A ductless heat pump is an air conditioning system that also heats your home.
It simply reverses its refrigerant cycle from cooling to heating, providing consistent home comfort, no matter what the temperature is outside.
Ductless Heat Pumps are often referred to as Ductless Mini Splits, Ductless A/C, Ductless Wall Mounts, Air Handlers, Ductless HVAC systems, Mitsubishi Mr. Slim and the list goes on.
A traditional ductless heat pump systems consists of one or more indoor wall mounted units with one outdoor unit.
The indoor unit and the outdoor unit are connected by refrigerant piping, run through a small 3" hole, hidden by the indoor unit. The refrigerant flows from the outdoor unit to the indoor unit, providing either hot or cold air into the room. A remote control allows you to set it to heat, cool or dehumidify. You can also set it just to circulate the room air.
A ductless heat pump system is also a very efficient “zoned” air conditioning system that can also be used as your main heating system or as a secondary source of heat, using a fraction of the energy of traditional central air and heating systems.
This is why so many homeowners and businesses are switching over to ductless heat pumps for their total HVAC comfort needs.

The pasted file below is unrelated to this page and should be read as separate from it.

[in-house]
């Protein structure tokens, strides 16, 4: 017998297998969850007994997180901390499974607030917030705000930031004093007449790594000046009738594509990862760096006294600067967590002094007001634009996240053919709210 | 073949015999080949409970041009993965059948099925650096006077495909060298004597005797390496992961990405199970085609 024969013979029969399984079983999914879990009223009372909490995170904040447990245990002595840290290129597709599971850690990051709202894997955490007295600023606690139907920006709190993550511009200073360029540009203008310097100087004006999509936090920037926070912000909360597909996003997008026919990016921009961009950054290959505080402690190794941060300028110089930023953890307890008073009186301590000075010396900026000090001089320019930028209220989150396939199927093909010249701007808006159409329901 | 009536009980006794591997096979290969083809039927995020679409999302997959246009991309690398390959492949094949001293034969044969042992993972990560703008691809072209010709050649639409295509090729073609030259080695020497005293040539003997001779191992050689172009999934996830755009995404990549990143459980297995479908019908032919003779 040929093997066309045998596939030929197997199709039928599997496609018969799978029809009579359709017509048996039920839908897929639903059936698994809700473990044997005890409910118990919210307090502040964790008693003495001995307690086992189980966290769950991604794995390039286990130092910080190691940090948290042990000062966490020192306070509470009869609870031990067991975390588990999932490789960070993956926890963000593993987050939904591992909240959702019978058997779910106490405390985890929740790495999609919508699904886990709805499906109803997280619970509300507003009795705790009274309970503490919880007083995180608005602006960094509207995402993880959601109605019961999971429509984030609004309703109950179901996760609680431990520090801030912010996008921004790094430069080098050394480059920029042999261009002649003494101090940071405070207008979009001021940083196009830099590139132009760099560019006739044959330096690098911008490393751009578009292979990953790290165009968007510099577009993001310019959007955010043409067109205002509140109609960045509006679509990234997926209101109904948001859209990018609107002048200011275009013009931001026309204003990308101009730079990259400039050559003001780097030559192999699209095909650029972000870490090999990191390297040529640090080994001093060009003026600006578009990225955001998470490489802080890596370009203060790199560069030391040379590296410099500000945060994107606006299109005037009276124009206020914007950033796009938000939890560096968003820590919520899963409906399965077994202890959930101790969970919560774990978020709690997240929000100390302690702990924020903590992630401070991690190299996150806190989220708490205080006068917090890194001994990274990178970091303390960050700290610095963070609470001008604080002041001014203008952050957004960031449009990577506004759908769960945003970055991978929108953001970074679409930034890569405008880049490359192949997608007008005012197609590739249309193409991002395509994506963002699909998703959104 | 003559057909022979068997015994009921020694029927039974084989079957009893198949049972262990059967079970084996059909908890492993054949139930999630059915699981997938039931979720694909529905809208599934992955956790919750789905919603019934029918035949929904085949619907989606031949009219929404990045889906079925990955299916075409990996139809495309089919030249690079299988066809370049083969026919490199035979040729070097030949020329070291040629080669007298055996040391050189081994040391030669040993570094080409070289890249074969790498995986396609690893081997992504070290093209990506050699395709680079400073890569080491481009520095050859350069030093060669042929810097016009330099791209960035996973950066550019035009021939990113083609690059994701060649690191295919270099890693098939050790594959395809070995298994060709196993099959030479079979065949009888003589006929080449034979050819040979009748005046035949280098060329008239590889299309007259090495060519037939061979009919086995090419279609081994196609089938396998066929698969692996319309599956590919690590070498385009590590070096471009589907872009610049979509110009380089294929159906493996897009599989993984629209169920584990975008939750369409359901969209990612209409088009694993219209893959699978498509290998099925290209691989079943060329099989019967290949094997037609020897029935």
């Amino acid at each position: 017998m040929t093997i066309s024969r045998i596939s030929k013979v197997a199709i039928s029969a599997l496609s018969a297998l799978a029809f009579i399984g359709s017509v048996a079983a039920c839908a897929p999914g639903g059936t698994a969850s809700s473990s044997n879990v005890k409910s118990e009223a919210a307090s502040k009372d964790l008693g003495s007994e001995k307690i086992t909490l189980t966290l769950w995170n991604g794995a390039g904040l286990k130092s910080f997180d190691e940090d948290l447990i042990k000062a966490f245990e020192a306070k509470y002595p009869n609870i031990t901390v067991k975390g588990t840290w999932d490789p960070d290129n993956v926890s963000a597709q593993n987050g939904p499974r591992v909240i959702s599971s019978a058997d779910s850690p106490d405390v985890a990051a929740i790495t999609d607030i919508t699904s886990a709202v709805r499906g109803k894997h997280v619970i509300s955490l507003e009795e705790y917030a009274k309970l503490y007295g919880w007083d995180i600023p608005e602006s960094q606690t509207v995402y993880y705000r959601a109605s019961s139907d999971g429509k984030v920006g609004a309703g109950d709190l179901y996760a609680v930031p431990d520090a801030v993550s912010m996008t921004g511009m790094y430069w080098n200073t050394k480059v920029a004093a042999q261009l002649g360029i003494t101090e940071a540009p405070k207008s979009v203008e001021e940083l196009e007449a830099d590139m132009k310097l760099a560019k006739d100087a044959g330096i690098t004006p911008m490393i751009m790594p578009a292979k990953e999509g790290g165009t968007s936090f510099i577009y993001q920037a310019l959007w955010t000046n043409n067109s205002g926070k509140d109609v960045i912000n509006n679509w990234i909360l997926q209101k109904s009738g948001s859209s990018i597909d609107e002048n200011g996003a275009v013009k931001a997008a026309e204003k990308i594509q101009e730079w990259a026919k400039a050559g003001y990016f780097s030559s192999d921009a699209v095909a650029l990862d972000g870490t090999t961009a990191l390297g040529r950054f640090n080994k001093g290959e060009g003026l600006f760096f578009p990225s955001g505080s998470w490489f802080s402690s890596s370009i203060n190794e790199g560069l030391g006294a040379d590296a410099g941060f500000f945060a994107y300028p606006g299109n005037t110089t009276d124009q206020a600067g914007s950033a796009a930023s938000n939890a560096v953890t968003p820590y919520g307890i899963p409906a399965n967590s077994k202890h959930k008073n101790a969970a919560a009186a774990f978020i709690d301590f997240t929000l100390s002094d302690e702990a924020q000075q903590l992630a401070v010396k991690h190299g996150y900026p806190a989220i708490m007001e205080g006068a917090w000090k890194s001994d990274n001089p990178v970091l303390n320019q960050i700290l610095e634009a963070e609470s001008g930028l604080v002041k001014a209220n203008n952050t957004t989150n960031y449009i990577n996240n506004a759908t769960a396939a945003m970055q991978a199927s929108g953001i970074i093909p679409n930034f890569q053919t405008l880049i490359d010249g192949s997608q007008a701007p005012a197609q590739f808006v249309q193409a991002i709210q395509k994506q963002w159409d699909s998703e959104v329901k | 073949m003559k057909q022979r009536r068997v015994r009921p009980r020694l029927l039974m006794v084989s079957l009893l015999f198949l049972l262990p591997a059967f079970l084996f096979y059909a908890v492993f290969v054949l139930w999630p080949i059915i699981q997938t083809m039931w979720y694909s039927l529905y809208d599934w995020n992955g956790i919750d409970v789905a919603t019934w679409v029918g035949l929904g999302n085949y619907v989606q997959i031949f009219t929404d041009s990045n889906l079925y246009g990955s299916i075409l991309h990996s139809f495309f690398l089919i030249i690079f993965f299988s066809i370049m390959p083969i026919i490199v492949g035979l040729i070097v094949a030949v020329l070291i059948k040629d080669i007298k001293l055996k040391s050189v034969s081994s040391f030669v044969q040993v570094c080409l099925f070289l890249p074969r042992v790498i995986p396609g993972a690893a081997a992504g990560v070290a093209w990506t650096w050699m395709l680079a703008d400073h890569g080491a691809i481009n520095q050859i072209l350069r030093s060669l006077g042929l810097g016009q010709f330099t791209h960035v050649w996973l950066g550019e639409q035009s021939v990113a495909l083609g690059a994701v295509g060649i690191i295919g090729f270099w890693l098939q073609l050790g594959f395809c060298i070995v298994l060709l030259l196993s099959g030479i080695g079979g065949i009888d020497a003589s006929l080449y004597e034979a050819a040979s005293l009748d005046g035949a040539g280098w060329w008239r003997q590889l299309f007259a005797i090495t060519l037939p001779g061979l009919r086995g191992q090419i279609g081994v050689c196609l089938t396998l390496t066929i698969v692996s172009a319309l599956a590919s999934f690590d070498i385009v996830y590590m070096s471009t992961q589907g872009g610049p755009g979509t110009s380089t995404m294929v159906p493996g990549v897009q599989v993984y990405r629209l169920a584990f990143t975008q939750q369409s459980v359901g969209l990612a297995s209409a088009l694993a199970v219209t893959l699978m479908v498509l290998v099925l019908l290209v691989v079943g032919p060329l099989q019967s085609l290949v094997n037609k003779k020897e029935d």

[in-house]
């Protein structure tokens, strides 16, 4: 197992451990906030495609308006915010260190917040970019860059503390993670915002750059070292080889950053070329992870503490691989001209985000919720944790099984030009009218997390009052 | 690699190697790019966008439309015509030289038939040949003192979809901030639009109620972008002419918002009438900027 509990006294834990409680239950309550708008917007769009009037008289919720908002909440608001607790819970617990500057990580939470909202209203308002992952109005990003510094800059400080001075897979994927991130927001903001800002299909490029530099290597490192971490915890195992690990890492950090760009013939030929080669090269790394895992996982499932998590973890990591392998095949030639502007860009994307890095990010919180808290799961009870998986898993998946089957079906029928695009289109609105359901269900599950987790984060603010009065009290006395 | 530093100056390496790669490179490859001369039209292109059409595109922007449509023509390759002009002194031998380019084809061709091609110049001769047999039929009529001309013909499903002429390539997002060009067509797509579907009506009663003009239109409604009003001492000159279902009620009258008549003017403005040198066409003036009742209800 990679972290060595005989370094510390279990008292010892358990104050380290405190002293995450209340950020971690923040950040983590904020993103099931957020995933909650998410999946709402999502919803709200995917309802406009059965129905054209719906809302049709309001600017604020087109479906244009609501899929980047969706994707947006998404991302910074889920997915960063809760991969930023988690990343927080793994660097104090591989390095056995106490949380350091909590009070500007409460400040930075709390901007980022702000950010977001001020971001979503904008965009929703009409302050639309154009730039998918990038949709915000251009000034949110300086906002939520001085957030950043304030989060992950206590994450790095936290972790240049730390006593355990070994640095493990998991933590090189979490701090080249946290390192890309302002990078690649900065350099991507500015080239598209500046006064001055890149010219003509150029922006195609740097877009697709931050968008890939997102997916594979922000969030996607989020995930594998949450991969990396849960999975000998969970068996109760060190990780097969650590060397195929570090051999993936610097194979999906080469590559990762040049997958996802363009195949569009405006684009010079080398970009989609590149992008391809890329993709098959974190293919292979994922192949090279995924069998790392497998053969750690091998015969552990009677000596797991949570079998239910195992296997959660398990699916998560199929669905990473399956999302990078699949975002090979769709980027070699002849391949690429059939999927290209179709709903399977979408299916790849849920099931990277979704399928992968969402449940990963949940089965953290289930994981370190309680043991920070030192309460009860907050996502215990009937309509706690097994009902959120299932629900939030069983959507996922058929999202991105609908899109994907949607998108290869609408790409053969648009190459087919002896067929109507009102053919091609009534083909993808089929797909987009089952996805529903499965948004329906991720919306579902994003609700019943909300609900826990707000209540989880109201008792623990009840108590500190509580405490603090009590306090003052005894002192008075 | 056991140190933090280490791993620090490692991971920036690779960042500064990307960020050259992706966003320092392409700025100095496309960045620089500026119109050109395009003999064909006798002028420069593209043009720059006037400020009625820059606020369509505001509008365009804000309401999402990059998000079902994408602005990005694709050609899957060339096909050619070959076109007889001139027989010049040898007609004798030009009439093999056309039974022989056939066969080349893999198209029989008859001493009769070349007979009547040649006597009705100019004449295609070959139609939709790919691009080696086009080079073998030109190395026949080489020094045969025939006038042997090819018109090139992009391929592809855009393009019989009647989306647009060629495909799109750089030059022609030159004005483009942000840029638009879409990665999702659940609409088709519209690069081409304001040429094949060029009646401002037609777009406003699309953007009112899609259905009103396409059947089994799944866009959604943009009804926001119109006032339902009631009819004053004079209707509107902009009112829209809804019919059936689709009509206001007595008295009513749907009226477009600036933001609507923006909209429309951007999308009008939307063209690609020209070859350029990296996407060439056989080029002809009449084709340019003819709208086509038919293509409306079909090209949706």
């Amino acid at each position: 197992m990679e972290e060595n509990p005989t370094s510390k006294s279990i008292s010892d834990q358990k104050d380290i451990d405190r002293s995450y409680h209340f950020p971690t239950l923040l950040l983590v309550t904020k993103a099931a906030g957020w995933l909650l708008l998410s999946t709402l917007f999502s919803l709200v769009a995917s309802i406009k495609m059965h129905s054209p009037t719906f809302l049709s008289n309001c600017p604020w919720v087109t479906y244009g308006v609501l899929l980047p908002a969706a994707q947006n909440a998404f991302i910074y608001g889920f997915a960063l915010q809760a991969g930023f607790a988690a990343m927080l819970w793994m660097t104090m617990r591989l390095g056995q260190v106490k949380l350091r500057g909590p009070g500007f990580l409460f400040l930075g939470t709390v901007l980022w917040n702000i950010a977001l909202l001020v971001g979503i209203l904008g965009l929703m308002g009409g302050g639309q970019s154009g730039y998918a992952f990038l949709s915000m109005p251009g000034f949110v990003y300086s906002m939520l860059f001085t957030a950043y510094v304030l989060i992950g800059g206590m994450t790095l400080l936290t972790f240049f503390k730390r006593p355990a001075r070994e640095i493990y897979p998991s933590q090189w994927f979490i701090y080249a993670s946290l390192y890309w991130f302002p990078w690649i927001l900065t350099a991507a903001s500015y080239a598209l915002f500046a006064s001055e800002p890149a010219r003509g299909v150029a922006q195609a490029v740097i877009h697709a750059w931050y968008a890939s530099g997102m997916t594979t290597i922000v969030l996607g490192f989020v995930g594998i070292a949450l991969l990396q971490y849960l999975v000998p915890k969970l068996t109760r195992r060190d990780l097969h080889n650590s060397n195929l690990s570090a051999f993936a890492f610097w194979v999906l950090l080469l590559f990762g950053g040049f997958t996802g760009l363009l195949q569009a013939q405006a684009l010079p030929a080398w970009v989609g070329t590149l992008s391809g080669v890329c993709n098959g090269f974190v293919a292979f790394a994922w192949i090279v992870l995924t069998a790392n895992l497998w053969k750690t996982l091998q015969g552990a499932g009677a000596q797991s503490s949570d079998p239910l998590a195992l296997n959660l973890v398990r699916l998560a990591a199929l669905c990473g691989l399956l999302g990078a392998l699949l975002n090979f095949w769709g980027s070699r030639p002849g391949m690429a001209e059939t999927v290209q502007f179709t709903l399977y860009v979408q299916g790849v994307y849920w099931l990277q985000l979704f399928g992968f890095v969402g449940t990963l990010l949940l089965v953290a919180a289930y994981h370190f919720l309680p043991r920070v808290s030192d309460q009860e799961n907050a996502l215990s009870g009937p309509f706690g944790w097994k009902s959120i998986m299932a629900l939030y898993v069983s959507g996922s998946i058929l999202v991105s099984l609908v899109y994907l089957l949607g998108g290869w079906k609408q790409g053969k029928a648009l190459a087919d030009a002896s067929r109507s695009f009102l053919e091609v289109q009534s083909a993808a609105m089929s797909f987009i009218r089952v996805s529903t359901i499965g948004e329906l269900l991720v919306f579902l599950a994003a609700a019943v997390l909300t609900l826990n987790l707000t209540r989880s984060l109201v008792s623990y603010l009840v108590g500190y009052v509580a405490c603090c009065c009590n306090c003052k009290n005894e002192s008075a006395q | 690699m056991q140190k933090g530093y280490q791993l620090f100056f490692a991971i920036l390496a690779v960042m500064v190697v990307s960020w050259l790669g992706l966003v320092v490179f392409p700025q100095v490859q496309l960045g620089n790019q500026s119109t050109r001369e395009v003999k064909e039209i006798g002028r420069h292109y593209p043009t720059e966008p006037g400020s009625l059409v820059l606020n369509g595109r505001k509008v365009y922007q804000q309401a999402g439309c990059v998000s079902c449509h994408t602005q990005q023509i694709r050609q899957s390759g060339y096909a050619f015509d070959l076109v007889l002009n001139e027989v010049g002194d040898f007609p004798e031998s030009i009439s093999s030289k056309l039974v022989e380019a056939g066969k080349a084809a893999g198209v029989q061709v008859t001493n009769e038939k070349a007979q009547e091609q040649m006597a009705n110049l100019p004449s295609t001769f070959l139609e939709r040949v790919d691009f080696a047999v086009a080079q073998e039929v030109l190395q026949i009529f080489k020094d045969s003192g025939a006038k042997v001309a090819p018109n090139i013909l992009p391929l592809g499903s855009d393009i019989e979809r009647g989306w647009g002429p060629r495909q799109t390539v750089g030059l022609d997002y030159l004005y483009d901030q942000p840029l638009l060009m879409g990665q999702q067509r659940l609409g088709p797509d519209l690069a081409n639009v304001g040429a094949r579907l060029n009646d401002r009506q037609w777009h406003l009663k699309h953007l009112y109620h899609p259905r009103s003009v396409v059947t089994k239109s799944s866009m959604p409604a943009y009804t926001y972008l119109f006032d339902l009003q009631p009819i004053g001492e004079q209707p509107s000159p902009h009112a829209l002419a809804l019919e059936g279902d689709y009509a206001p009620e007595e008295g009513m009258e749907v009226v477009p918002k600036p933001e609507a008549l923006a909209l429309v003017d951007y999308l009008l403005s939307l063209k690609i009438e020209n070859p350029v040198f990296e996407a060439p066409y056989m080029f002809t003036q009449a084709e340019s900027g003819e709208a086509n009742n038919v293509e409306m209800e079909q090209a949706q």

A Ductless heat pumps have been around for over 25 years but they were not very efficient back then. Today’s ductless heat pumps are designed for maximum efficiency and comfort. They are designed to keep the room temperature at a constant comfort level, using the least amount of energy, while keeping your electric bill low as possible.
All of this is accomplished by the new Inverter Technology. Inverter technology allows the system to ramp up and down, depending on the outdoor temperature and the desired temperature inside your home. Ductless heat pumps are the way of the future.
In hot weather, the refrigeration cycle is simply reversed and the heat pump becomes a traditional high efficient air conditioning system. The refrigerant inside of the heat pump carries the hot, humid air from the inside of your home and sends it outside, cooling and dehumidifying the interior living space.
You can heat and/or cool just one room or multiple rooms. Up to eight indoor units can be connected to one outdoor unit. Each room can have different temperature setting, depending on what that particular persons comfort requirement is. An open area can many times require only one indoor unit, such as a Living Room, Kitchen and Dining area. The rule of thumb is... If the room has a door, such as a bedroom, it will need its own indoor unit. Most homes only require three to four indoor units and one outdoor unit to heat and cool the whole house.